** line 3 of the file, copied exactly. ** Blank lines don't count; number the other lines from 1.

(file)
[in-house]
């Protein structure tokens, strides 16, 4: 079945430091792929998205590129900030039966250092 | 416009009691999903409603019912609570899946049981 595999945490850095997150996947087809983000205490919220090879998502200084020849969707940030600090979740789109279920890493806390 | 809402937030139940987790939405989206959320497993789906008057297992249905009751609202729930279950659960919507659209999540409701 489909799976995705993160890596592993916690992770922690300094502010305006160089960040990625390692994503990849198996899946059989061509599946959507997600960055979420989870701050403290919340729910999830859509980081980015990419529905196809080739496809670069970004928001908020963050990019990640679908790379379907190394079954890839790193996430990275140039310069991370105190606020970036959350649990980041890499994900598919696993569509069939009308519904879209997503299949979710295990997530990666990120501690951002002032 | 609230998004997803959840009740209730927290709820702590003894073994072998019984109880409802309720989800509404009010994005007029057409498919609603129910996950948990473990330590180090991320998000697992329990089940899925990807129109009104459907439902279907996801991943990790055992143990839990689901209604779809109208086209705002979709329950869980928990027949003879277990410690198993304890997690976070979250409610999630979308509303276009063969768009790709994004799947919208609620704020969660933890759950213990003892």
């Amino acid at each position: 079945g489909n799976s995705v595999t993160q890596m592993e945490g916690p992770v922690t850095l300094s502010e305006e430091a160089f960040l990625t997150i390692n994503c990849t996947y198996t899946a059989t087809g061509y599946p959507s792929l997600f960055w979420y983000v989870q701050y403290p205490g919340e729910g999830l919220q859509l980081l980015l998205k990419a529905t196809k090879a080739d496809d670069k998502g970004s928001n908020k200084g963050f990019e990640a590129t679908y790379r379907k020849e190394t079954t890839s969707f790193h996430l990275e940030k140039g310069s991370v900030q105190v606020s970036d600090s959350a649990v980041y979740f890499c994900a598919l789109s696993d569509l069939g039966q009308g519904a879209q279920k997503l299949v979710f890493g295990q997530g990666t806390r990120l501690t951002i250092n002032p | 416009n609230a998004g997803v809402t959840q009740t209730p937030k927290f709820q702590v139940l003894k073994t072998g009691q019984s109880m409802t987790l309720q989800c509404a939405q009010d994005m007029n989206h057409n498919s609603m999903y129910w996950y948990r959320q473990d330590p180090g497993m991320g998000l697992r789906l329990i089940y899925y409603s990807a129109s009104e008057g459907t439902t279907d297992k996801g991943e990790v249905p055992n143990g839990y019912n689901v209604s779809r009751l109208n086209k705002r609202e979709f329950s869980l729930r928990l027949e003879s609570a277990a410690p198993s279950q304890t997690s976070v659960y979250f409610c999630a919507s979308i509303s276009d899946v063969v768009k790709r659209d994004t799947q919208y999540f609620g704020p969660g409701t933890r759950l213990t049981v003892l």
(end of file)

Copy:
């Amino acid at each position: 079945g489909n799976s995705v595999t993160q890596m592993e945490g916690p992770v922690t850095l300094s502010e305006e430091a160089f960040l990625t997150i390692n994503c990849t996947y198996t899946a059989t087809g061509y599946p959507s792929l997600f960055w979420y983000v989870q701050y403290p205490g919340e729910g999830l919220q859509l980081l980015l998205k990419a529905t196809k090879a080739d496809d670069k998502g970004s928001n908020k200084g963050f990019e990640a590129t679908y790379r379907k020849e190394t079954t890839s969707f790193h996430l990275e940030k140039g310069s991370v900030q105190v606020s970036d600090s959350a649990v980041y979740f890499c994900a598919l789109s696993d569509l069939g039966q009308g519904a879209q279920k997503l299949v979710f890493g295990q997530g990666t806390r990120l501690t951002i250092n002032p | 416009n609230a998004g997803v809402t959840q009740t209730p937030k927290f709820q702590v139940l003894k073994t072998g009691q019984s109880m409802t987790l309720q989800c509404a939405q009010d994005m007029n989206h057409n498919s609603m999903y129910w996950y948990r959320q473990d330590p180090g497993m991320g998000l697992r789906l329990i089940y899925y409603s990807a129109s009104e008057g459907t439902t279907d297992k996801g991943e990790v249905p055992n143990g839990y019912n689901v209604s779809r009751l109208n086209k705002r609202e979709f329950s869980l729930r928990l027949e003879s609570a277990a410690p198993s279950q304890t997690s976070v659960y979250f409610c999630a919507s979308i509303s276009d899946v063969v768009k790709r659209d994004t799947q919208y999540f609620g704020p969660g409701t933890r759950l213990t049981v003892l």